Haywood said in an interview on Sunday that he and Russell often dined at a Seattle restaurant called 13 Coins after their car trips, and Russell regaled him with stories about the civil rights movement. During these dinners, Russell praised the young player’s willingness to sue the NBA in 1971 for not allowing players enter the league before four years of age after high school — a case that went to the U.S. Supreme Court and was ultimately decided in Haywood’s favor.

“He taught me because he knew why I was defending my Supreme Court decision,” Haywood said. “And he admired that in me. And I was so overwhelmed by his knowledge.”

Haywood said that Russell was jokingly referred to as “Daddy” Haywood by his teammates due to how close they were. Sometimes Haywood’s late-night conversations with Russell were accompanied by unexpected advice about being active.

“He always told me not to get too carried away because we were in the 70s,” Haywood recalled. “He kind of guided me, saying, ‘Don’t go too far right now, because you’re a player and you need to play the game.’ But you did one stance and you succeeded in that, but don’t go too far.” It’s like he gave me a fence.”

Russell was never afraid to go too far as an activist player. he was not restrained by racist ridicule he became addicted to games or when vandals broke into his house, spray-painted epithets on the wall and left feces on the bed after he moved his family to Reading, Massachusetts. When he tried to move his family to another house nearby, some residents of the predominantly white neighborhood started a petition to keep him out.

“Then I said that I was not afraid of men who come in the dark of the night,” Russell wrote. for Slam magazine in 2020. “The thing is, I never found fear useful.”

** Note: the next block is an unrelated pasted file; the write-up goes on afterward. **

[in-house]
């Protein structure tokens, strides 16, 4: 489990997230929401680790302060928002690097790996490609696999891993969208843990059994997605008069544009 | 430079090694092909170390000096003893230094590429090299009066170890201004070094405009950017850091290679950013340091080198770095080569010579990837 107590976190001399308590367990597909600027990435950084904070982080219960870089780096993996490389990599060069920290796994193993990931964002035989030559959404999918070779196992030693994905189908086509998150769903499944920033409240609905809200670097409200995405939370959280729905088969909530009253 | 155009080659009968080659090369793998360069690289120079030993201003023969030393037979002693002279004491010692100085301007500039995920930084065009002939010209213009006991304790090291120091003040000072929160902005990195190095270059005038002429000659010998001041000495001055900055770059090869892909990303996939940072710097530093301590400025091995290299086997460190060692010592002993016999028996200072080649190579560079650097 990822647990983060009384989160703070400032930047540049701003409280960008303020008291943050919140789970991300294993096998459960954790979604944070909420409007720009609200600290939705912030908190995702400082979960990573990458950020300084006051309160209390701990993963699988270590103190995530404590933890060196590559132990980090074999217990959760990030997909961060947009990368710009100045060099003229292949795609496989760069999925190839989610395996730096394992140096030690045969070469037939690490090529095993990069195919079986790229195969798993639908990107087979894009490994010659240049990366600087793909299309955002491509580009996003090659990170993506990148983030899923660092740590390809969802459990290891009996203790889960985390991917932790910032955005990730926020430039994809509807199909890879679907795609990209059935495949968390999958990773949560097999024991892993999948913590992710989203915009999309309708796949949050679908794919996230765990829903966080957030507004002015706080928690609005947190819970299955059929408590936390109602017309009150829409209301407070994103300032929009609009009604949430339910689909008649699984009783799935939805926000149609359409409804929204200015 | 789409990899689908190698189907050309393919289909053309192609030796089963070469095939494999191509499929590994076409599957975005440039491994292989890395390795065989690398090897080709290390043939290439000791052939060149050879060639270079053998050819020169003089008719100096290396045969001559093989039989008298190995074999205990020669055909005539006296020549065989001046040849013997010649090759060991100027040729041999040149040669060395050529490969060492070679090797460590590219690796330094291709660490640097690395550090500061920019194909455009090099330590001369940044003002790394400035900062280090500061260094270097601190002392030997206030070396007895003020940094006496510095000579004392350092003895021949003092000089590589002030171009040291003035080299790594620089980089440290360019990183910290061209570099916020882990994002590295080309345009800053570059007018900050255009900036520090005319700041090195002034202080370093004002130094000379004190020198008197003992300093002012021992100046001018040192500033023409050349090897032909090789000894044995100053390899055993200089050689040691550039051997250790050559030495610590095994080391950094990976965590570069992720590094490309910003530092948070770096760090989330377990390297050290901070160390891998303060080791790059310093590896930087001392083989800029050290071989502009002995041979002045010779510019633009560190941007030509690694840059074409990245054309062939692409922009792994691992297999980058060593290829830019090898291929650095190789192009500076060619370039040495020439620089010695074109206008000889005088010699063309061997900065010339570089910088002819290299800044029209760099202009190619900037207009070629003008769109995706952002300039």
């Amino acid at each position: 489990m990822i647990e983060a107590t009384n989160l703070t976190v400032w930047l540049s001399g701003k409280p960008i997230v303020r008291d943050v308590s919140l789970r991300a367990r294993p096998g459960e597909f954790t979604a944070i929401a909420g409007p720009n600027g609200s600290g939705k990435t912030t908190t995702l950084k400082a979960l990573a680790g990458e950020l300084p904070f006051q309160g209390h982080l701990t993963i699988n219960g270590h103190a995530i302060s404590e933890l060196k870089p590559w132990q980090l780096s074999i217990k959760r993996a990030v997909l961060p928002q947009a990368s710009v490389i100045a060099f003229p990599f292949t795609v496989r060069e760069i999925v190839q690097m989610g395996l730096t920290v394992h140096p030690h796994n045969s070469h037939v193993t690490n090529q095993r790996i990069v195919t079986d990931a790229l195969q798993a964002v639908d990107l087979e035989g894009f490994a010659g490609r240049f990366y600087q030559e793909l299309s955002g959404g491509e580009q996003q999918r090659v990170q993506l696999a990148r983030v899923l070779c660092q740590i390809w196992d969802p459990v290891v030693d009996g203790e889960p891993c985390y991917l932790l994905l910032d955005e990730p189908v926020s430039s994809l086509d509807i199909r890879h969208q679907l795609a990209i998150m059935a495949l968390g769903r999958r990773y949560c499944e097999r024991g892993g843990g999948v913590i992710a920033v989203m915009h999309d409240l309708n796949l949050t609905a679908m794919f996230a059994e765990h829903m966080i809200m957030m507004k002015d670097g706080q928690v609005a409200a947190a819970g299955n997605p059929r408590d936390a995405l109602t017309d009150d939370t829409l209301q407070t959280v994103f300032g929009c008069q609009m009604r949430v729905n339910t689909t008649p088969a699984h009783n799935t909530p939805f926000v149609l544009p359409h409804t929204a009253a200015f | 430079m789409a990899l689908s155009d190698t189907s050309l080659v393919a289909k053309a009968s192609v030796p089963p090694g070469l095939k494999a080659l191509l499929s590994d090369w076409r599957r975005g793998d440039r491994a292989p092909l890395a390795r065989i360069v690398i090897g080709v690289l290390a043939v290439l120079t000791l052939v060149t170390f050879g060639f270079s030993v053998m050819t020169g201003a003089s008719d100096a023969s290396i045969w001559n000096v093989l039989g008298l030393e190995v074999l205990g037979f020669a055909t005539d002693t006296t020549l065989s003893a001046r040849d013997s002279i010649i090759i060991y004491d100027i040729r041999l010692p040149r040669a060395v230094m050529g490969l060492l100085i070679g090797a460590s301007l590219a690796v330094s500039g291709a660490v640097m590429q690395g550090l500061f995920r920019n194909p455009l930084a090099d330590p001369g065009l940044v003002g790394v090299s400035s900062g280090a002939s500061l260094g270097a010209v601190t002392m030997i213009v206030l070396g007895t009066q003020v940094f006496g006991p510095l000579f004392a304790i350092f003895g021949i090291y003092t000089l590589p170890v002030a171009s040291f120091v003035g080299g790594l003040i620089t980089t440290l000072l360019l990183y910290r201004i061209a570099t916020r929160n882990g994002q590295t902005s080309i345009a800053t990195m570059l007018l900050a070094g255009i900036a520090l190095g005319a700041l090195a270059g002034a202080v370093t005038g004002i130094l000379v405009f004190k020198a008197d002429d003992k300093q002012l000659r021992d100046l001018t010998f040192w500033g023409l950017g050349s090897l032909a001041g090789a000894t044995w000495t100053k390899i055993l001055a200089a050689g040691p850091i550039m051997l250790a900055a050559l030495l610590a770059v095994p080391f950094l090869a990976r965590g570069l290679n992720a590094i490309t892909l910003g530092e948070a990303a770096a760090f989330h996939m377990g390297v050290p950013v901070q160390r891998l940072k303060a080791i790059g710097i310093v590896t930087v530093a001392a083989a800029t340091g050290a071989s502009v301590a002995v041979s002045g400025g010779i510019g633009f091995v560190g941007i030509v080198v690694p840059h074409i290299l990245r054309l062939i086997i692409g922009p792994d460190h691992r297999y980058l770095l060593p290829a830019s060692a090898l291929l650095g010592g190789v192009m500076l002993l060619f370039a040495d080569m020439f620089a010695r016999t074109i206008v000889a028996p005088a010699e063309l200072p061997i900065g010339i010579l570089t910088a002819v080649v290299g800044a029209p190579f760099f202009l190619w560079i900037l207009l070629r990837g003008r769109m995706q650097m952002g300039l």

He was not always supported by his teammates. In 1961, for example, the Celtics traveled to Lexington, Kentucky for an exhibition game against St. Louis. Louis Hawkes. When the hotel restaurant wasn’t serving black team players, Russell took over kick game. His white teammates were playing the game. Bob Cousy, one of Russell’s white teammates, told writer Gary M. Pomeranz decades later in the 2018 book The Last Pass: Cousy, the Celtics, and What Matters in the End that he was “ashamed” of being took part in the game. President Barack Obama referenced the 1961 story when presenting Russell with the Presidential Medal of Freedom in 2011.

“For decades, Bill has endured abuse and vandalism, but that has never stopped him from standing up for what is right,” Obama said in a statement Sunday. “I learned so much from the way he played, the way he coached and the way he lived his life.”

The activity didn’t stop when Russell got older. In recent years, Russell has been a public supporter Black Lives Matter movement as well as Colin Kaepernickformer NFL quarterback who knelt during the national anthem to protest police brutality in 2016.

“Bill Russell was a pioneer,” Ethan Thomas, a former NBA player and political activist, wrote in a text message Sunday. Thomas said that Russell was “an athlete who used his position and platform to push for a bigger cause.” He added that “he was the kind of athlete I wanted to be when I grew up.”

Russell’s influence in leading the 1961 strike could be felt in 2020 when the Milwaukee Bucks withdrew from the playoffs to protest police brutality. Russell on Twitter wrote that he was “touched by all NBA players for standing up for what is right.” In an article for The Players’ Tribune a few weeks later: Russell wrote“Black and brown people Still fight for justice, racists Still occupy the highest positions in the country.

Sharpton pointed to these actions as Russell’s legacy.

“He did it before some of these guys were born,” Sharpton said. “And I think they need to understand that every time a basketball player or an athlete puts on a T-shirt to say something about Trayvon or ‘I am Trayvon’ or ‘Black lives matter’ or whatever, what they want to do is “Get your knee off my neck! “They may not know it, but they are making Bill Russell.”